YOUR FINANCIAL JOURNEY SUMMER 2021
As I’m writing this in late July, the equity markets have just experienced a “mini”-correction where the S&P 500 dropped over 2% in 1 day due to concerns about COVID-19 cases spiking again in several parts of the country, and then rose 2% the very next day due to strong earnings reports from several large companies in the S&P. Day-to-day the equity markets will continue to be unpredictable. As noted financial author Jane Bryant Quinn said, “The market timer’s Hall of Fame is an empty room."
As you’ve no doubt heard me say before, it’s just impossible to know the short-term direction of the stock markets since so many complex factors (news cycles, psychology, etc.) affect its movement. Even with (ESPECIALLY with) all the volatility we’ve experienced during the COVID pandemic, I still believe that a solid long-term asset allocation strategy that fits an individual’s situation, risk tolerance and goals, along with periodic re-balancing to take advantage of both positive and negative market movement, is the best approach to take in investing.
One issue that has been on my mind a lot recently as it’s becoming more noticeable whenever I purchase something - or try to purchase something that may be out of stock due to supply problems caused by the COVID pandemic – is that prices of various goods and services are definitely going up. There’s little doubt inflation is heating up, but experts disagree whether it’s here to stay for a while or it may calm down.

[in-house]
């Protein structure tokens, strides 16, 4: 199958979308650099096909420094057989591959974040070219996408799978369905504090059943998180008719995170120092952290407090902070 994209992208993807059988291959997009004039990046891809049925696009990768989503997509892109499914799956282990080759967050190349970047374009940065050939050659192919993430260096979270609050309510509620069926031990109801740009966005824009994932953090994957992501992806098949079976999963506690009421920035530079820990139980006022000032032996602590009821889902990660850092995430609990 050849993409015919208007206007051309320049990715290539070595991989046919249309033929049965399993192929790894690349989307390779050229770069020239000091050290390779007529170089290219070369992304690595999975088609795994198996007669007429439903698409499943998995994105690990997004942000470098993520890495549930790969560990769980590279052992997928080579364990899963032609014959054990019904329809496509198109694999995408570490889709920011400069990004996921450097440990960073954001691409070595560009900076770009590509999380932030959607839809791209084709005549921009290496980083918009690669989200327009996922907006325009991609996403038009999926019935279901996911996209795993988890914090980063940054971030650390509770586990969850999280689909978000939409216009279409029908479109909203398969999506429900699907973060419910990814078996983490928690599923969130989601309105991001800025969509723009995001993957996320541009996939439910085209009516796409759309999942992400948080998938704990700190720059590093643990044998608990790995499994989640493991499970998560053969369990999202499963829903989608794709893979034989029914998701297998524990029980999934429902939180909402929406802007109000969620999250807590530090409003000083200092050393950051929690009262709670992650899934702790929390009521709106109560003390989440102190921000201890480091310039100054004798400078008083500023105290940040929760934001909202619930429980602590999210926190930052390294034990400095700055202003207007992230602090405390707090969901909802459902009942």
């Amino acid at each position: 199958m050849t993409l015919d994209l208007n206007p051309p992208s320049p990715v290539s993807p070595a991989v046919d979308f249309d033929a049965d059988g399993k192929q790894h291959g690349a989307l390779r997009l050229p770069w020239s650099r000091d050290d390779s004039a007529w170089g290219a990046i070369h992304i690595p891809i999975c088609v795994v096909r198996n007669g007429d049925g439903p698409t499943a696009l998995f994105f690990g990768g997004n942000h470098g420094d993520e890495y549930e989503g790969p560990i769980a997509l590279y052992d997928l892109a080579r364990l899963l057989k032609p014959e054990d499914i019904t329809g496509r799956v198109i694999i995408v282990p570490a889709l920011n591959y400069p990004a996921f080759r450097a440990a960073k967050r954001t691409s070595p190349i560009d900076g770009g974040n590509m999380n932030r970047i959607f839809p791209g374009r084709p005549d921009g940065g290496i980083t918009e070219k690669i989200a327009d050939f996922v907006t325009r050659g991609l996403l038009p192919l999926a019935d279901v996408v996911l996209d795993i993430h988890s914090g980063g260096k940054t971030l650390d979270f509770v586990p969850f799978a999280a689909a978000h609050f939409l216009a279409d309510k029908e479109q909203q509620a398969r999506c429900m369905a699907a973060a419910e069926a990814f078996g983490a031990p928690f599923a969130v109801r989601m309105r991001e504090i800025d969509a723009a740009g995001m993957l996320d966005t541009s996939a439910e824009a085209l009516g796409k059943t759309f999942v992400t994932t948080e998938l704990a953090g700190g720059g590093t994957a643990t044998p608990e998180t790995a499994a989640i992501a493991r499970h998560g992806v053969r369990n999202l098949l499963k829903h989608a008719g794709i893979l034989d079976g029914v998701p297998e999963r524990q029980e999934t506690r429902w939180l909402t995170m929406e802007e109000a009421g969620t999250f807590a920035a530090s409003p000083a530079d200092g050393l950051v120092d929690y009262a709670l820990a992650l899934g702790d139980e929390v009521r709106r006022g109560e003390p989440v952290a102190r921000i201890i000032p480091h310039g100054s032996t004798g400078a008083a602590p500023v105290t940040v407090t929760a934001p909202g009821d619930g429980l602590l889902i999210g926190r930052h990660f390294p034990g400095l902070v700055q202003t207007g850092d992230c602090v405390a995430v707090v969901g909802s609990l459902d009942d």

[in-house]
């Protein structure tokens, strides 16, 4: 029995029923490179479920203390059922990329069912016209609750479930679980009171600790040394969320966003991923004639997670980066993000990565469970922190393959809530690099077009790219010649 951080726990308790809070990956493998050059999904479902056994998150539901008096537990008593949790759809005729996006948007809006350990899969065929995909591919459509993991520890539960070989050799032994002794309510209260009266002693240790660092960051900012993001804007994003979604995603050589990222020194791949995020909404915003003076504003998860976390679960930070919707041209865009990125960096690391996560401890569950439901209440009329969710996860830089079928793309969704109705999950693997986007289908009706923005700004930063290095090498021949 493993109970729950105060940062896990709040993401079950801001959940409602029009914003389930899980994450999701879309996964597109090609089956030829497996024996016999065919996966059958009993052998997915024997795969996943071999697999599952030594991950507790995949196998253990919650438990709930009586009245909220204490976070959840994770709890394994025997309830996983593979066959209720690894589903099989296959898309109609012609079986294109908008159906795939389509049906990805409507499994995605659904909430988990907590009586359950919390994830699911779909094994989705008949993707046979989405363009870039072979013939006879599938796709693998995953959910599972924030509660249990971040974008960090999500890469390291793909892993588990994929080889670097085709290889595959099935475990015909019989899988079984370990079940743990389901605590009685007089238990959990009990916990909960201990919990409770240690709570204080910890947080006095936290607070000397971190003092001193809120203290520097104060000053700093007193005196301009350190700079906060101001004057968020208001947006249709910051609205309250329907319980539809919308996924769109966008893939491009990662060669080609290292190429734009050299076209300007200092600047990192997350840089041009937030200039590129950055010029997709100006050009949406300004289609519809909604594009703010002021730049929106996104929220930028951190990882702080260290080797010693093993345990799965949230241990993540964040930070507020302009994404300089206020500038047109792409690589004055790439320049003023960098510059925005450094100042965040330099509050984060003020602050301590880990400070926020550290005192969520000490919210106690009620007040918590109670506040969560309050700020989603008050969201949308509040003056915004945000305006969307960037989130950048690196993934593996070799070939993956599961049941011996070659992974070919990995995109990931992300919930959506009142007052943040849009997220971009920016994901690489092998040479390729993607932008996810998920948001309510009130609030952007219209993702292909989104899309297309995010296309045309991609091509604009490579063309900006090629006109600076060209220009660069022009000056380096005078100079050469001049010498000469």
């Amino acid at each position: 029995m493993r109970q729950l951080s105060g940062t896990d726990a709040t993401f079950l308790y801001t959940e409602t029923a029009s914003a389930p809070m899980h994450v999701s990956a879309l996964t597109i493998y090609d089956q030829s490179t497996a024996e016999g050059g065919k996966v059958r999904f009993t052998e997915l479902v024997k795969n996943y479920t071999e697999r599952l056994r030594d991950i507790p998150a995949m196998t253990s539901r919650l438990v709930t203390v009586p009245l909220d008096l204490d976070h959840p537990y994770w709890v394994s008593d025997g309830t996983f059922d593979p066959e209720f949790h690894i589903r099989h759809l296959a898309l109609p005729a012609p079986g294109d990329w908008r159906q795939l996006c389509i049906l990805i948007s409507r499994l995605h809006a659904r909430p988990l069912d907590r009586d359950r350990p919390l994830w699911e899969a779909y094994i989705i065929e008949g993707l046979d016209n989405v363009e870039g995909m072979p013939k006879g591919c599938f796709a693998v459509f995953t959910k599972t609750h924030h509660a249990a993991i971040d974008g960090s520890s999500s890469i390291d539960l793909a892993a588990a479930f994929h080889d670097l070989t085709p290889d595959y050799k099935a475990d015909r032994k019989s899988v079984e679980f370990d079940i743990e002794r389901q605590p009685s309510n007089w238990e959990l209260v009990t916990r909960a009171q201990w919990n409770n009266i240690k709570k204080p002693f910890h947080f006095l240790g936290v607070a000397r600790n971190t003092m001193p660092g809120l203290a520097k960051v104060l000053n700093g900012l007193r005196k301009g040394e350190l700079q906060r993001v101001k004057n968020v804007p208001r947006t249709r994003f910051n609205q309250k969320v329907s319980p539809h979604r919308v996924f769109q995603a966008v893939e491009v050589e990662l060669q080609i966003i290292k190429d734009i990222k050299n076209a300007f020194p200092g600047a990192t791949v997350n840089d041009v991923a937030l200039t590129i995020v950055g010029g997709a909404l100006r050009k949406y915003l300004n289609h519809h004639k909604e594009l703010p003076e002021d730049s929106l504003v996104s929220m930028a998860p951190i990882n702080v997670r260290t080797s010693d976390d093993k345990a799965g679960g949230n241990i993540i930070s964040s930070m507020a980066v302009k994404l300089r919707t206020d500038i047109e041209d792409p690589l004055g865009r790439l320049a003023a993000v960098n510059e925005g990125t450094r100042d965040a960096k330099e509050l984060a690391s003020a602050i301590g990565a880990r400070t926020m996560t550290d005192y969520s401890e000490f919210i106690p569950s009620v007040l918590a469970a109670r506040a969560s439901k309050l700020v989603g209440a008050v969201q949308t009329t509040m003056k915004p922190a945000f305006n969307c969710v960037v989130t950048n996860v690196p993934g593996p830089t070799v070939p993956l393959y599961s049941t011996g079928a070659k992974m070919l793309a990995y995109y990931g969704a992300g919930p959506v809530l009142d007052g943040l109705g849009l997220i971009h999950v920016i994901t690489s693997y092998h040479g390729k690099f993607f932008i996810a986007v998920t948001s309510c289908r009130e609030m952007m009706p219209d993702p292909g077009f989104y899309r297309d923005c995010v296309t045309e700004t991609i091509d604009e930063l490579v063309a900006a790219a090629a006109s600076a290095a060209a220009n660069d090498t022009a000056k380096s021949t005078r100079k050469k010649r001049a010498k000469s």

To hear more about inflation’s comeback, listen to my recent podcast, Episode 2021-7 “Inflation is Making a Comeback”
Click HERE: Viaggio Wealth Partners Podcasts
As we end the 2nd quarter of 2021, we now enter another earnings season, where publicly traded companies report their most recent quarterly earnings. You’re probably wondering what “earnings season” is all about and how we as investors should approach each earnings season. Even though I love the fact that the U. S. has the most stringent reporting requirements for publicly traded companies and is very transparent, I’d personally be OK if companies only reported earnings once a year, as quarterly reporting arguably discourages long-term thinking on the part of management.
To hear more about my thoughts on “Earnings Season”, listen to my podcast 2021-8 “What is Earnings Season and Why Does it Matter?"
Click HERE: Viaggio Wealth Partners Podcasts
To Infinity....and BEYOND!
It’s long been an aspirational target for entrepreneurs. It literally goes beyond “blue sky,” in terms of location, to a place no business has gone before: Outer Space!
Longtime space enthusiast and entrepreneur Richard Branson became the first person to travel to space using a self-funded vehicle. While the trip was brief, with Branson releasing an aspirational message during the few minutes of weightlessness afforded, it served to allow him brief bragging rights. Jeff Bezos, the recently retired billionaire executive, has now launched his successful space effort to coincide with the fifty-second anniversary of the Apollo 11 moon landing.
While these flights are full of such symbolism and pomp, they also reflect space entrepreneurship transitioning from pie-in-the-sky to, well, actual people in the sky. Where once the only space corporations were those with government contracts, working with NASA, the field is now open to potential space tourism, and other private-sector pursuits. Branson seems focused on offering wealthy passengers a trip of a lifetime. Bezos is on the cusp of the same but also has other, larger space-bound aspirations, potentially working with civil, commercial, and defense clients.
This launch into the final frontier is certainly exciting. As for other down-to-earth matters, I will remain with feet planted firmly on the ground and monitoring your financial journey.